Consider these various factors when coding disorders of the shoulder joint.
Most seasoned radiology coders have learned to view each joint of the body as its own separate entity. Very rarely will you find anatomical consistencies between any given pair of joints. It’s for that reason that the coding of joint pathologies tends to be one of the final frontiers coders have to overcome on their way to considering themselves experts.
For many, coding of the pathologies of the shoulder has led to plenty of instances of blank stares and head scratches — and understandably so. There are numerous factors to consider when making a determination on the correct diagnosis code for a particular disorder of the shoulder. However, as you will see, as long as you can accurately interpret the indication, impression, and underlying source of the disorder, coding shoulder diagnoses isn’t as painful as its made out to be.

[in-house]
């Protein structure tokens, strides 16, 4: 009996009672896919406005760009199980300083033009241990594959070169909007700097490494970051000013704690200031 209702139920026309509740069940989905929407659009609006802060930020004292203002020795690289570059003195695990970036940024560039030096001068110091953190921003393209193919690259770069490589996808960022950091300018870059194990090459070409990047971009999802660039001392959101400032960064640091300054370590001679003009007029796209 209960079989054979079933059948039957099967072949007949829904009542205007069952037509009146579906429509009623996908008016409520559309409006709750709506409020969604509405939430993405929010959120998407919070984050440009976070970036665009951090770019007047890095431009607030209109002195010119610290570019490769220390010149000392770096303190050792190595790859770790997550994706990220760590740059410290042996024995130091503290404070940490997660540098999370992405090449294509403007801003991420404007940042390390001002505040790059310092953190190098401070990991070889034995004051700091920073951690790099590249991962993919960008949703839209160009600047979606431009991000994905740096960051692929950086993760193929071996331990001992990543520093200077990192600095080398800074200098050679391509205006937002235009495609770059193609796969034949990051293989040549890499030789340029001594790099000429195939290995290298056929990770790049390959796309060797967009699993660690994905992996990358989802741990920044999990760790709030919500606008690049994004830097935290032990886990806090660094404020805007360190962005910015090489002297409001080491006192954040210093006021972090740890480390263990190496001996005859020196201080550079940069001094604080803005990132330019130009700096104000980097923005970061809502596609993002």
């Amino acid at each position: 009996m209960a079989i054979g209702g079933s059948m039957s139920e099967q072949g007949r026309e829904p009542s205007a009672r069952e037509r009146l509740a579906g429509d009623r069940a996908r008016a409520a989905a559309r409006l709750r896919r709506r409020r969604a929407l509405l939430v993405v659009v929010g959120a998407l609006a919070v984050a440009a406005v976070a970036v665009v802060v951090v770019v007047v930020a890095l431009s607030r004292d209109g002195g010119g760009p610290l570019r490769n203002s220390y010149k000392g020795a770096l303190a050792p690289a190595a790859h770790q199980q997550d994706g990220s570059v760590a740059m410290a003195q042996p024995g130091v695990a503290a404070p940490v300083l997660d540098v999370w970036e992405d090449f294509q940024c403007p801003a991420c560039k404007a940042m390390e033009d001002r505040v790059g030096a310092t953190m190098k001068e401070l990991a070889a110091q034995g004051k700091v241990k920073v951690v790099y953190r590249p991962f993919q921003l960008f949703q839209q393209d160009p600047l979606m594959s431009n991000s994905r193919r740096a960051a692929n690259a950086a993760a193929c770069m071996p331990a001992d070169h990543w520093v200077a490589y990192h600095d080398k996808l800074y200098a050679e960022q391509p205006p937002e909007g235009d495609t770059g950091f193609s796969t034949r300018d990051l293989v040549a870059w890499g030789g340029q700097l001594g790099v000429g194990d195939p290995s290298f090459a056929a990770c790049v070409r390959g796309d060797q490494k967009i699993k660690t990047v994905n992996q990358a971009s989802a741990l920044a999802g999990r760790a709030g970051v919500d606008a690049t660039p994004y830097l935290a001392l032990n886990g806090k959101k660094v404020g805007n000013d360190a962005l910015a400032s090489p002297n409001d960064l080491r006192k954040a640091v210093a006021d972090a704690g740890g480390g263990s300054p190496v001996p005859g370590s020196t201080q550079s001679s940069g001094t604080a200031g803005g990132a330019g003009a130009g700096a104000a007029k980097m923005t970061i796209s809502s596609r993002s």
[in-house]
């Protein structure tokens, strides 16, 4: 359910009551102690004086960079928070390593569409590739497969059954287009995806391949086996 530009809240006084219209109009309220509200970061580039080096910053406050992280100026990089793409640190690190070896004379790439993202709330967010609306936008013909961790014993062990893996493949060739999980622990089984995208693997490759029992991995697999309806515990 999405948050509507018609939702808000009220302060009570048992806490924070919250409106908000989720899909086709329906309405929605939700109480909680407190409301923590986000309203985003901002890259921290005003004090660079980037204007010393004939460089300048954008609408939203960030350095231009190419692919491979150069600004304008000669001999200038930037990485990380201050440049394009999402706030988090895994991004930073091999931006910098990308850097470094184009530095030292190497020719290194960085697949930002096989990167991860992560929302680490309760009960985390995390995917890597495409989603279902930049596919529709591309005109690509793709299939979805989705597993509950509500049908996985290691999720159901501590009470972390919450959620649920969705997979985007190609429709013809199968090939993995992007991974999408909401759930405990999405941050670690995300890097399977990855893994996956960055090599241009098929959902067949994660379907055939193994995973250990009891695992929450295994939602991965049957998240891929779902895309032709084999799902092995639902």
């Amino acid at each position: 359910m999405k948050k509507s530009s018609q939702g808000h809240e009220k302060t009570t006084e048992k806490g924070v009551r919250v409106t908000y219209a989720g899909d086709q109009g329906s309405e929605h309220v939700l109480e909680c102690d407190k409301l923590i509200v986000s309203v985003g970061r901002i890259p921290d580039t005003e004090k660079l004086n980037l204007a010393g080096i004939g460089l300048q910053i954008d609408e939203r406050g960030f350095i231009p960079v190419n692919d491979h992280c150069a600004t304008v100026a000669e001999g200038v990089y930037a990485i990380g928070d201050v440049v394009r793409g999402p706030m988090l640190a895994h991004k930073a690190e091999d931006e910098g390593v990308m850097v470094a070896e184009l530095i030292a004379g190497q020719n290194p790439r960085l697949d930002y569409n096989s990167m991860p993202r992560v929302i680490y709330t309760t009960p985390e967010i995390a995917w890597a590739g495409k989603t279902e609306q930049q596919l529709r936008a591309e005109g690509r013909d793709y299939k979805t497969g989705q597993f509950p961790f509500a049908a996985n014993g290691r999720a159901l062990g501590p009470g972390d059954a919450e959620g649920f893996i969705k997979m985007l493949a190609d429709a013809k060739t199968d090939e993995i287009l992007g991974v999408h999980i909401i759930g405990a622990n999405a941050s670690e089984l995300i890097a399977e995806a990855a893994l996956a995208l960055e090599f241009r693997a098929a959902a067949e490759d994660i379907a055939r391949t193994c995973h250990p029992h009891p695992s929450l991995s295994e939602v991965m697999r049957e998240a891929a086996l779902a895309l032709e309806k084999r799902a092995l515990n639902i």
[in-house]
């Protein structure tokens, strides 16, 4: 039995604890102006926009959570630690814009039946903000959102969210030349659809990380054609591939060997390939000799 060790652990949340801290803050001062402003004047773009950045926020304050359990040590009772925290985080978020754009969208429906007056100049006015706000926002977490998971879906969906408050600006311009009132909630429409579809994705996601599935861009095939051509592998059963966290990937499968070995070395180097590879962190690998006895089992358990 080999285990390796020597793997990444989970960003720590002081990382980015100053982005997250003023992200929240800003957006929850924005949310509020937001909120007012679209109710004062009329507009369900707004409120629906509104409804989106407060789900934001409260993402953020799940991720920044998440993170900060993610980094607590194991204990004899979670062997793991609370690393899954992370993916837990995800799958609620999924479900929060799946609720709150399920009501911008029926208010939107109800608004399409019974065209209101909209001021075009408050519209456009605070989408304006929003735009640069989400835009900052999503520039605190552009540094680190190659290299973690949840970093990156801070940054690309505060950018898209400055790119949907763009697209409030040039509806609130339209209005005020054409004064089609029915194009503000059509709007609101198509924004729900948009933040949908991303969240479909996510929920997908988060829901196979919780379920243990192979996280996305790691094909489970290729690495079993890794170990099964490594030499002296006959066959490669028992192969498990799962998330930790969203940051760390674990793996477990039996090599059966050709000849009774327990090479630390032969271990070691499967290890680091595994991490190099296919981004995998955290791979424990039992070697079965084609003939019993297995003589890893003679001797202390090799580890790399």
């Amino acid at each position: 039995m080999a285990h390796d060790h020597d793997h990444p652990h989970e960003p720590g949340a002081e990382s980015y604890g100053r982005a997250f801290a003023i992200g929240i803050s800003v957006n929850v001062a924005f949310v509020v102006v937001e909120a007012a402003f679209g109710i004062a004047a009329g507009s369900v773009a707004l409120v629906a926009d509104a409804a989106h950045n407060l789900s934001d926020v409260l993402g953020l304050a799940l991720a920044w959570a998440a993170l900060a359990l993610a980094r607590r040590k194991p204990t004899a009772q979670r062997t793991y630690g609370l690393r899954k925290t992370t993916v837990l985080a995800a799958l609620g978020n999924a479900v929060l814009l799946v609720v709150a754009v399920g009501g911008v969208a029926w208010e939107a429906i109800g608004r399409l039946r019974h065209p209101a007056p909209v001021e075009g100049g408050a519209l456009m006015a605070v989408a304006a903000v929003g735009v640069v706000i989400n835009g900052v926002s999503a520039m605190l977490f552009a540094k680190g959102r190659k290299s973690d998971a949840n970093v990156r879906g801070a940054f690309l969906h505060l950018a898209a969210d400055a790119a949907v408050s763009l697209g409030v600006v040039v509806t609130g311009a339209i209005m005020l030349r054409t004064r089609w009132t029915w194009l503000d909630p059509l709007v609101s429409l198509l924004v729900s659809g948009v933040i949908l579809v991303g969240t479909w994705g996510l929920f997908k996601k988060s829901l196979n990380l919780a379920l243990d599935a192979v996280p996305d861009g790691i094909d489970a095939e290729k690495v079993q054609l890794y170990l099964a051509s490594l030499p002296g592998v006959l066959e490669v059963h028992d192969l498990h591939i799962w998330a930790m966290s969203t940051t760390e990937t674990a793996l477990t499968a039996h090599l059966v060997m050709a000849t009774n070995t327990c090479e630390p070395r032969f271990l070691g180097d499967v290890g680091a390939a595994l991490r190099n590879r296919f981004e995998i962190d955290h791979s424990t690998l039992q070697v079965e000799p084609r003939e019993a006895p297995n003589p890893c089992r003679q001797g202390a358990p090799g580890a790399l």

Dive into this example to get you well on your way to becoming a shoulder pathology coding expert.
Begin Your Analysis with Indicating Diagnoses
Indication: Work-related injury. Assess for traumatic tear left rotator cuff with superior shoulder pain and weakness.
Impression: There is mild supraspinatus tendinosis with minimal articular sided fraying of the distal tendon and a 3-mm low-grade interstitial tear at the distal attachment site.